I have never understood when a review begins anywhere but reliability when it comes to a firearm. I could care less about innovative features, aesthetic attractiveness, or ergonomics if the gun will not function. In that regard, my PX4 has been a shining star. Though I do not keep exact track, my PX4 has between 2,800 and 3,000 rounds fired without a single hiccup, with over a half-dozen shooters, including my parents, my brother, two smaller females and a first-time shooter who badly limp-wristed the gun. I once took the PX4 to six consecutive range sessions, each 1-3 weeks apart, firing 100 rounds each session, in an attempt to push the gun to malfunction. When I finally broke down the gun and cleaned it after several months, not being able to continue to treating my gun that way, the firearm was bone-dry and filthy. It had not malfunctioned once.
The following brands and weights of practice ammunition have functioned perfectly:
Federal American Eagle 165-grain
Federal American Eagle 180-grain
Federal Champion 180-grain
Winchester White Box 180-grain
Winchester White Box 165-grain
PMC Bronze 165-grain
The following brands and weights of carry / defense ammunition have functioned perfectly:
- Federal Hydra-Shok 155-grain (40 rounds)
- Federal HST 180-grain (200 rounds)
- Speer Gold Dot 180 grain (20 rounds, pictured, current carry load)
- Ballistic information on this and other Speer loads, which was part of my decision to standardize all my firearms to the Speer Gold Dot, can be found at http://le.atk.com/pdf/GoldDotPoster.pdf – This superior bonded bullet shows great performance through a number of barriers, and has stopped threats effectively in many real-life encounters.
The PX4 is a rock-solid reliable pistol, which to me is the highest mark a pistol can carry.
Ergonomics – 4/5
The Beretta PX4 is, to my hand, a very ergonomic pistol, melding well with my hand. As is the case in most service-oriented handguns these days, the gun comes with a small, medium, and large backstrap. The medium fit my hands perfectly, and I have not tried the other two. Texture checkering on the front of the grip helps for good purchase. However, with dry hands in in cold weather, the texture of the gun can feel “slippery”. I much prefer the slightly more grippy texture of Glock’s Generation 4 lineup, but that’s entirely subjective. Some users have added a Hogue wrap-around grip to help with this slippery feeling. I do not mean to exaggerate the slickness of the gun. In hand, while firing, I have never failed to maintain a solid, steady grip, even with sweaty hands.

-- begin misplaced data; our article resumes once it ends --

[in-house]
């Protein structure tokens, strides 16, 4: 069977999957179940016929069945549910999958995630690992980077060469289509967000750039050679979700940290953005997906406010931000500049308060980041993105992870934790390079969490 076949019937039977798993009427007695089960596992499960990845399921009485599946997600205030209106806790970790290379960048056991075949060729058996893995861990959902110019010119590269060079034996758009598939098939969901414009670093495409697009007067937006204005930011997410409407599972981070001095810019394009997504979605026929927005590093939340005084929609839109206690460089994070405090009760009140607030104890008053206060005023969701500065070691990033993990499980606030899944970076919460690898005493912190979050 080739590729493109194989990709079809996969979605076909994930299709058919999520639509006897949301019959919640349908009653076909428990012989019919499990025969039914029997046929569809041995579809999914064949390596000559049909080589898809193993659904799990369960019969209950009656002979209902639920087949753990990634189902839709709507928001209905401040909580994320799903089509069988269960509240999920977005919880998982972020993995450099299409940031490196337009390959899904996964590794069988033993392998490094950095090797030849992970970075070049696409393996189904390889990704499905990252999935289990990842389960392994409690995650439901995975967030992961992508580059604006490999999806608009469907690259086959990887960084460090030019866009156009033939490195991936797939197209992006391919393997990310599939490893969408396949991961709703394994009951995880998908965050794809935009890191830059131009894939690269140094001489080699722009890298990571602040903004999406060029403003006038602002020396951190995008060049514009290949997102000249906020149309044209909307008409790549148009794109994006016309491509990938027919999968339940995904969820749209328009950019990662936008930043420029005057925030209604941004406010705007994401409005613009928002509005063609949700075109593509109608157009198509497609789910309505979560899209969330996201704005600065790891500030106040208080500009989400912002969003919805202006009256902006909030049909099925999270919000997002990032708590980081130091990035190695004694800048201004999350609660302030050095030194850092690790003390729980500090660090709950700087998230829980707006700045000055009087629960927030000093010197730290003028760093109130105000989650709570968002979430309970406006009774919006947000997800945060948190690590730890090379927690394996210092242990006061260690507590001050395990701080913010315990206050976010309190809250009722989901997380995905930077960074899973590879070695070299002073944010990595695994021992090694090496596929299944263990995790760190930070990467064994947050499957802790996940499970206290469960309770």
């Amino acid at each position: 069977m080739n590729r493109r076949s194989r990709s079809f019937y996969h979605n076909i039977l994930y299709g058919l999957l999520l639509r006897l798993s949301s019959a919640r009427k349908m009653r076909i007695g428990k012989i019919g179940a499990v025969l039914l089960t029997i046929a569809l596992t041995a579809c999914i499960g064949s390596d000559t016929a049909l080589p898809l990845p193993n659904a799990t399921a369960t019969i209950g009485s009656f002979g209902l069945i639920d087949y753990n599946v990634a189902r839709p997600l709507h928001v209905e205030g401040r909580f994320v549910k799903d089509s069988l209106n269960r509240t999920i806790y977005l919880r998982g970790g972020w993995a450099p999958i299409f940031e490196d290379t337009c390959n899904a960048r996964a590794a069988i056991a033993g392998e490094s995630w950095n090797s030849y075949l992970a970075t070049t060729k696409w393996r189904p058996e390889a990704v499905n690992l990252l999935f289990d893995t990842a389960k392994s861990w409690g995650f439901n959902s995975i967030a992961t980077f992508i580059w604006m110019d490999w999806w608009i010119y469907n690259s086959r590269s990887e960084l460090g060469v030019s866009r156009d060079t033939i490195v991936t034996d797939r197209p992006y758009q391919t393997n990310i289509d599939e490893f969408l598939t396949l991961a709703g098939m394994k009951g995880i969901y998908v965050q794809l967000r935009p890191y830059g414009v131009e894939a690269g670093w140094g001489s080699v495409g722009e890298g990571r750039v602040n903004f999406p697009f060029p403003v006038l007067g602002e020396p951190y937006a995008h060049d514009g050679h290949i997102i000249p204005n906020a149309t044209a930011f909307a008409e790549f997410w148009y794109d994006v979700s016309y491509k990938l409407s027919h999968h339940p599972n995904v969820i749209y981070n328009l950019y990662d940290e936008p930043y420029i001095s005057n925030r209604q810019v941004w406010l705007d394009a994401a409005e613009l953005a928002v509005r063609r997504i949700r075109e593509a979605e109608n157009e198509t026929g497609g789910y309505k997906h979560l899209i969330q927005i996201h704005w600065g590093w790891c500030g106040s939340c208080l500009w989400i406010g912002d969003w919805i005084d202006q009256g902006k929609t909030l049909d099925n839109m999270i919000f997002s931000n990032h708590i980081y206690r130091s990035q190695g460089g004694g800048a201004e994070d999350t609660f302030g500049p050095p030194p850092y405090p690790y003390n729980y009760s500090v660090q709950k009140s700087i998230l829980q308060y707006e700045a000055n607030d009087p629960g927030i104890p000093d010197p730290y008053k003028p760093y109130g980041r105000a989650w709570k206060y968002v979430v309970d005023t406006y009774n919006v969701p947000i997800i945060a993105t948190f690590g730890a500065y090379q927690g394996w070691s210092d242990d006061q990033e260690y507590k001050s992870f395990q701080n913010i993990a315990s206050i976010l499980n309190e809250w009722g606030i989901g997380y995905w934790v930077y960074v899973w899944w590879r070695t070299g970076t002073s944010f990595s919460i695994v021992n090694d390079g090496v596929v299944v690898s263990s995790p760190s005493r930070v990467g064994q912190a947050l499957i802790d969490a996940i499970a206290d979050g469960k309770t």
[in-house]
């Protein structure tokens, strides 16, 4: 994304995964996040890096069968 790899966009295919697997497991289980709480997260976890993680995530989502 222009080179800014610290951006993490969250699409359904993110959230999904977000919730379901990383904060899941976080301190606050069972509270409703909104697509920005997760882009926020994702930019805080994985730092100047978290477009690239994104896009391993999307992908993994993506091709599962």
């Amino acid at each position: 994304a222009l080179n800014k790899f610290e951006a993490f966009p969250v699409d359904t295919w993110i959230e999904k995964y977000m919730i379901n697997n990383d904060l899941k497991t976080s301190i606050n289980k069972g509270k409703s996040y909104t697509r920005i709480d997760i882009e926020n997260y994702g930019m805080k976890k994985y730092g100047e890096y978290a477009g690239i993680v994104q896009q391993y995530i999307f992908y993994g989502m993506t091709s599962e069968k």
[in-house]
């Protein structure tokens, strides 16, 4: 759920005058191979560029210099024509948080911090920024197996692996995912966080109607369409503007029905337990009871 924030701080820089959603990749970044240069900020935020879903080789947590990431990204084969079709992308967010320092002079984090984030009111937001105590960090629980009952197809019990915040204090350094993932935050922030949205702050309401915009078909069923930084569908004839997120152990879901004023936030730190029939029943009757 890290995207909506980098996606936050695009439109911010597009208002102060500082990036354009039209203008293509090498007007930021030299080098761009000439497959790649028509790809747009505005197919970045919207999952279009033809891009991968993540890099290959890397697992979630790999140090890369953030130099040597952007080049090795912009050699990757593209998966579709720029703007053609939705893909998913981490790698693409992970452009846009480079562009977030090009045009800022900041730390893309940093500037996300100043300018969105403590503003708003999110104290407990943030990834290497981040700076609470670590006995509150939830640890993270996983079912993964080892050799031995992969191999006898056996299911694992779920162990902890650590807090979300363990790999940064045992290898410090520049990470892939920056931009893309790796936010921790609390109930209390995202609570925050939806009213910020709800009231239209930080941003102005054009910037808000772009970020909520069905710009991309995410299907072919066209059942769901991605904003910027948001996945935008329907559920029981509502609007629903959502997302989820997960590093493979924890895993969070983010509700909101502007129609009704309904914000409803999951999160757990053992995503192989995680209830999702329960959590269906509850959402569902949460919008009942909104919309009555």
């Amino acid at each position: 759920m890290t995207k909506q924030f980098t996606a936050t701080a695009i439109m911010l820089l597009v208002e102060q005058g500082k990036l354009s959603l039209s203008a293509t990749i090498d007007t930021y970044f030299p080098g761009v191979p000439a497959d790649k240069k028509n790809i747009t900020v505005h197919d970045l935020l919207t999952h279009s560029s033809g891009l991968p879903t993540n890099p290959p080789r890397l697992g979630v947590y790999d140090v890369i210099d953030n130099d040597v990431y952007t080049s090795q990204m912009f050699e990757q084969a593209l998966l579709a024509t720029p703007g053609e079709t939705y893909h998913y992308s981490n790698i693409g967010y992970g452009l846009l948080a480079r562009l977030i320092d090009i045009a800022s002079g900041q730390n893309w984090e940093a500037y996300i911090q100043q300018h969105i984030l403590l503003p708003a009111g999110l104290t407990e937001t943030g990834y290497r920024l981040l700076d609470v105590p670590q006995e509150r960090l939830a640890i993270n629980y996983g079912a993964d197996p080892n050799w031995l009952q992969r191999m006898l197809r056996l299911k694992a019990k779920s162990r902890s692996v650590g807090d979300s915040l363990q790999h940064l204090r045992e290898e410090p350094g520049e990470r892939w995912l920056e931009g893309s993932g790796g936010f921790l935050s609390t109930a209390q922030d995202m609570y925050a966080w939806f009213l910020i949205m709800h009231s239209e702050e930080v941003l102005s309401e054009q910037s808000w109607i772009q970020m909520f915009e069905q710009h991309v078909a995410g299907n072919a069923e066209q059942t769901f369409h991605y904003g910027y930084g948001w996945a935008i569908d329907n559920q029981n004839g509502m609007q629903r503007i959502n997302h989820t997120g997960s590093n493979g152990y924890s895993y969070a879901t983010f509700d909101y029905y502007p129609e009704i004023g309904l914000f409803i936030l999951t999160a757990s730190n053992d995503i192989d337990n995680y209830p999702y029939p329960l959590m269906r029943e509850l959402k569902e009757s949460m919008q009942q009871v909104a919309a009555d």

Weight-wise, as with most polymer guns, the PX4 is slightly slide-heavy. It’s much less noticeable with a full magazine, but still there. In this area I don’t feel the PX4 balances any worse or any better than the Glock, XD, M&P, or other polymer service pistols.
Aftermarket Support – 3/5
It’s surprisingly difficult to find replacement parts for the PX4, and the parts aren’t cheap, as I found when attempting to order a backup recoil spring for my gun. Those seeking parts may be able to find them at Brownells (as I did, price-checking a locking block), but Beretta offers only a “replacement parts kit” that costs nearly half as much as the handgun. In addition, magazines for the gun will rarely be found below $40. That said, the magazines are well-built and I believe a solid factor in my thousands of error-free rounds
I believe Beretta and all manufacturers should go the Ruger route with spare parts. An easily navigable part of the website that allows every spring, rod, switch, and button to be ordered shows a great deal of confidence in the product, and allows consumers to engage in preventative maintenance, replacing parts before they wear. Beretta 92-series owners especially know the importance of this, particular in regards to the periodic replacement of that handgun’s locking block.
Accuracy – N/A
For my own purposes, it’s enough to say that the Beretta hits where I aim it. To me, it is a very accurate and easy to shoot handgun, and I can regularly hit small targets accurately at 50+ yards without too much fuss. That being said, I have seen the norm on firearm reviews for accuracy being a bench-rested gun and groups measured in inches based on ammo. Not only am I not that confident in my precision shooting ability, but I have no access to a bench or a range. In this rural area with poor access to affordable ranges, my shooting is done on paper plates and jugs on public lands here in beautiful Wyoming.
The handgun is combat-accurate to me, but others should be able to provide more information about the particular group sizes this handgun is capable of.
Pictured is my Beretta PX4 Type F Fullsize in .40 S&W, with an attached Streamlight TLR-1S on the Picatinny rail and a pair of the 180-grain Speer Gold Dots I favor as my current home defense load. After about three thousand rounds over almost four years, the gun has earned my trust and is my nightstand weapon. While the pistol is somewhat unconventional, and some would say odd-looking or even ugly, the Beretta has impressed me in the one area I hold above all others – never jamming, never misfeeding, never burping, whether wet, dry, clean, filthy, held by the firm grip of an experienced shooter of the limp, skittish grip of a person brand new to the sport. The gun has outlasted the reliability of one friend’s Glock and another’s XD, and while those are both excellent guns – in fact, you can throw a rock and hit an excellent gun in today’s crowded service polymer market – so is the PX4, and it deserves to stand alongside other top-flight service firearms from trusted manufacturers.